It’s extremely important. When you think about how we welcome people from all over the world from all different walks of life, whether it’s captains of industry or attendees who are attending different-interest events, the fact that we are a world-renowned destination gives us an opportunity to really have a lot of exposure to many different interest groups and individuals through the course of a year.

About 700,000 visitors a year come to the convention center, and our total economic impact is about $2 billion. That supports 20,000 jobs and tax collections are about $94 million and local collections about $64 million. So we represent about 11 percent of the city’s general fund. We’re just a great economic engine, not only for the hospitality community, but for New Orleans overall at large.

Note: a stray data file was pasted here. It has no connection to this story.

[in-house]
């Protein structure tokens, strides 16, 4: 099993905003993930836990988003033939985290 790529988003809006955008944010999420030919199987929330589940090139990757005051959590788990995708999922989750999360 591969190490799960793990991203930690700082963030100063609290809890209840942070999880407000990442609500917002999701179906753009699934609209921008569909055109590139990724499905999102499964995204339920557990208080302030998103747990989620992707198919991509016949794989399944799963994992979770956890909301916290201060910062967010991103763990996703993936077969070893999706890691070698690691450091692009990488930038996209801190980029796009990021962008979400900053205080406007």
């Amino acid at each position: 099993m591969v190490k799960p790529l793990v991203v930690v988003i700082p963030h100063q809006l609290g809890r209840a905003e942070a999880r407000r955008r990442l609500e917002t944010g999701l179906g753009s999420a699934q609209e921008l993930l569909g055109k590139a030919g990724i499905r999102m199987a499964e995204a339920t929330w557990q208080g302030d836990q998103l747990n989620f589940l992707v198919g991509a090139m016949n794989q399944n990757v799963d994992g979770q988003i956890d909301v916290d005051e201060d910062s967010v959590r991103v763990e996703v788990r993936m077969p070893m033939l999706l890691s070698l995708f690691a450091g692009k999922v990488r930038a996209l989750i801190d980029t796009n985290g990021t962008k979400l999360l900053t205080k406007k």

How does our convention center rank nationally?

There’s a common comparison measure of convention centers across the country and that is prime contiguous exhibit space. That means it’s the same quality and it’s connected on one level. From that measure and perspective, we’re the largest in the United States at just over 969,000 square feet. From a standpoint of total sellable space — where we’re talking about the exhibit halls, the ballrooms, the meeting rooms — we are the sixth-largest in the United States…and the best destination in the country.

How does the convention center market itself?

Several different ways. Mainly we target and focus on customers who exhibit at trade shows. We’ll go to shows where we have attendees like Meeting Planners International, the International Association of Exhibit Managers, the International Association of Exhibition Executives or any number of places where our customers are. We’ll go to those shows and set up a booth, just like our customers do here in our buildings, and we’ll have appointments or meet with clients and tell them about our facilities. That’s what every destination does.